Story #1A couple months ago, my company announced we were looking to hire a product developer. As you'd expect, a bunch of people came out of the woodwork to "buddy up" to me.
I thought, "cool, I'm popular!" and agreed to help them out. They doused me with questions and requests to look over their applications, which I answered and reviewed accordingly.
All said and done, we ended up not hiring anyone. Interestingly, not even one person who initially reached out to me has kept in regular contact.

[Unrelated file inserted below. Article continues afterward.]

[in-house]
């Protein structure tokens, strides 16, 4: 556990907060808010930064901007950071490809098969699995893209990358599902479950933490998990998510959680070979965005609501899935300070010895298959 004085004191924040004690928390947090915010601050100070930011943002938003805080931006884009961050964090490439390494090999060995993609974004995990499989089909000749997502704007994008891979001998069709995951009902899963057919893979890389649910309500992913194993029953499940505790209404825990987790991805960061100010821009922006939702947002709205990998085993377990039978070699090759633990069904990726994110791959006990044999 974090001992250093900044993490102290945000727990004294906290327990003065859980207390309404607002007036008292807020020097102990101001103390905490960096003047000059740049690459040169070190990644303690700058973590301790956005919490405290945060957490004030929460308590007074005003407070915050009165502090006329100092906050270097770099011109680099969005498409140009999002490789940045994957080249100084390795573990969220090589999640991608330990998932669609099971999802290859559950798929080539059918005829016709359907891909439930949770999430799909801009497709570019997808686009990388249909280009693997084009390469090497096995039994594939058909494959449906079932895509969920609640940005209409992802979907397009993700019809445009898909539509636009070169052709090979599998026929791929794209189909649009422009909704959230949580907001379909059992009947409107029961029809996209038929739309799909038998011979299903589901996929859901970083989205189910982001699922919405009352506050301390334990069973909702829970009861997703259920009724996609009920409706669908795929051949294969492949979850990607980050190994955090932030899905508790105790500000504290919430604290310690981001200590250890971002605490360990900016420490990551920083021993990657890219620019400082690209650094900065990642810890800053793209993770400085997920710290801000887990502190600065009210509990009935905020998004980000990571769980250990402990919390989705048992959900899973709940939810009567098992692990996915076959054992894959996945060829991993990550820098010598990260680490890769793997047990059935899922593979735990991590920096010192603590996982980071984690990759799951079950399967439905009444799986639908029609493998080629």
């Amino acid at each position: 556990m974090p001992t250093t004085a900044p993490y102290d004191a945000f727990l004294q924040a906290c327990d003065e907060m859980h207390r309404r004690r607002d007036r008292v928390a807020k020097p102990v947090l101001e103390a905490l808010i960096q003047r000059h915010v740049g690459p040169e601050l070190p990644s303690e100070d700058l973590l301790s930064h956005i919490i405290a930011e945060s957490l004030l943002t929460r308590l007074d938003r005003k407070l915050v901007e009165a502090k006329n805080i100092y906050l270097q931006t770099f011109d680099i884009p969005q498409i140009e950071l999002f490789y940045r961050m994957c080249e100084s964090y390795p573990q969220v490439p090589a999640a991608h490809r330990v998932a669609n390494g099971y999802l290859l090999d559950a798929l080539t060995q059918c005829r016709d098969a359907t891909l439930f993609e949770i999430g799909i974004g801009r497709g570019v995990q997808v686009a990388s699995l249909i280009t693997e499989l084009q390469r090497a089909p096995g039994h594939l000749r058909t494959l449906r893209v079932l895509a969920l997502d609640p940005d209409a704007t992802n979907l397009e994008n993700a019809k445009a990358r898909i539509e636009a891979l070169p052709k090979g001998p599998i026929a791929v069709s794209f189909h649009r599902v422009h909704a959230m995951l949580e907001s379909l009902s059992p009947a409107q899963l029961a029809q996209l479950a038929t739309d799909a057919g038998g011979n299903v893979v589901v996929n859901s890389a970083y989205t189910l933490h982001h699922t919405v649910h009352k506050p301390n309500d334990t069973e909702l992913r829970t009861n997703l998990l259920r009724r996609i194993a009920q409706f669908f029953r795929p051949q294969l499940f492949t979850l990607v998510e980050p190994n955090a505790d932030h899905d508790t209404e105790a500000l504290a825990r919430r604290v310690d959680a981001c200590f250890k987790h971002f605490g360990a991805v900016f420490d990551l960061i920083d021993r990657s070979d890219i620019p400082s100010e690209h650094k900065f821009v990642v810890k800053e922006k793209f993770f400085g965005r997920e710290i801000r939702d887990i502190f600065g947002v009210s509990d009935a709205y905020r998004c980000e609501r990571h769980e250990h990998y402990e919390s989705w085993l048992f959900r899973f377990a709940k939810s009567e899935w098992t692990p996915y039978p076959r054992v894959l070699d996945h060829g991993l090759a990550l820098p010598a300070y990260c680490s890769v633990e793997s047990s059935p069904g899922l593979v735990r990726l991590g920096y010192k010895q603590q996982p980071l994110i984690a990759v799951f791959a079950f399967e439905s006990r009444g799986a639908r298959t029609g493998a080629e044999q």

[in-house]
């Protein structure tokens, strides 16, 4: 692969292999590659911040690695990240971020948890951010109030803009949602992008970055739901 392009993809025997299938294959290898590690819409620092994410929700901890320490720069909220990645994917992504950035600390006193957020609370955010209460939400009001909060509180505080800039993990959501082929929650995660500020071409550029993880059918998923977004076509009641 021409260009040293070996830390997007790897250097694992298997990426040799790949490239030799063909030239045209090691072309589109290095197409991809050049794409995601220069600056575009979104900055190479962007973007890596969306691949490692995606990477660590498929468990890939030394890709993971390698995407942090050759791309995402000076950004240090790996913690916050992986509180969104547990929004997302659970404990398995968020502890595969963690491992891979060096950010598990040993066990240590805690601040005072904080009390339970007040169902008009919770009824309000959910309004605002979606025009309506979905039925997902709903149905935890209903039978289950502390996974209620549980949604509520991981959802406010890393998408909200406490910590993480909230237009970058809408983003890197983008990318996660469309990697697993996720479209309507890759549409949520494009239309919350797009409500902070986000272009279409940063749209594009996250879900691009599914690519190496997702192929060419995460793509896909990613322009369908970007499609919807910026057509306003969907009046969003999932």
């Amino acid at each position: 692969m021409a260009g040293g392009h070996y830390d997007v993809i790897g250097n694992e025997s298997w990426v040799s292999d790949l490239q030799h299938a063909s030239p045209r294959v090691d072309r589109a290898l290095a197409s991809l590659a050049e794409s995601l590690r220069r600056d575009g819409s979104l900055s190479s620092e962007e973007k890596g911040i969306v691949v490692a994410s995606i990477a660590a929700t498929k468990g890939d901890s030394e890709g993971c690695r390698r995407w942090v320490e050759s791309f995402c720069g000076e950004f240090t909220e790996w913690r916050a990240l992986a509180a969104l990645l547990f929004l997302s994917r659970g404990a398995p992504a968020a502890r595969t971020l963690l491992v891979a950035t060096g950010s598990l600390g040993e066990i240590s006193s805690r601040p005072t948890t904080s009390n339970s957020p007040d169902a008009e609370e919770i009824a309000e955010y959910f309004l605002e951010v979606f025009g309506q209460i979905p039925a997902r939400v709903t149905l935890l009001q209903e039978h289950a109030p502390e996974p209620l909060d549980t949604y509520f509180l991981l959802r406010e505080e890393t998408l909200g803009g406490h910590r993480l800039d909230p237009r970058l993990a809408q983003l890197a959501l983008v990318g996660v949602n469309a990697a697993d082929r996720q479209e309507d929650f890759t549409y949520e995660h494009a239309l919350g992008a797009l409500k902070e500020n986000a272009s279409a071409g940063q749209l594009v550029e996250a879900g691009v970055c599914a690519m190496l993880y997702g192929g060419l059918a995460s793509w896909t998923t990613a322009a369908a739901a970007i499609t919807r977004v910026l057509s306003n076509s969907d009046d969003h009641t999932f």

So my dad's company is about to lay people off. As he's sitting around in a 30 minute meeting, he looks at his email to find around 12 LinkedIn requests - all from people at his company.
(Update: the last time I checked, he got 16 more requests. Maybe even more, now.)
Here's the thing - some of these LinkedIn requests were from people he's never even met before.
Some were even managers and VP's. Not the kind of people you'd expect would resort to such tactics.
I don't blame anyoneIt's easy to say, "they shouldn't do this," or "they need to do that." But let's face it, most people won't listen.
Now that you know how "normal" people behave, you can consciously choose to stand out.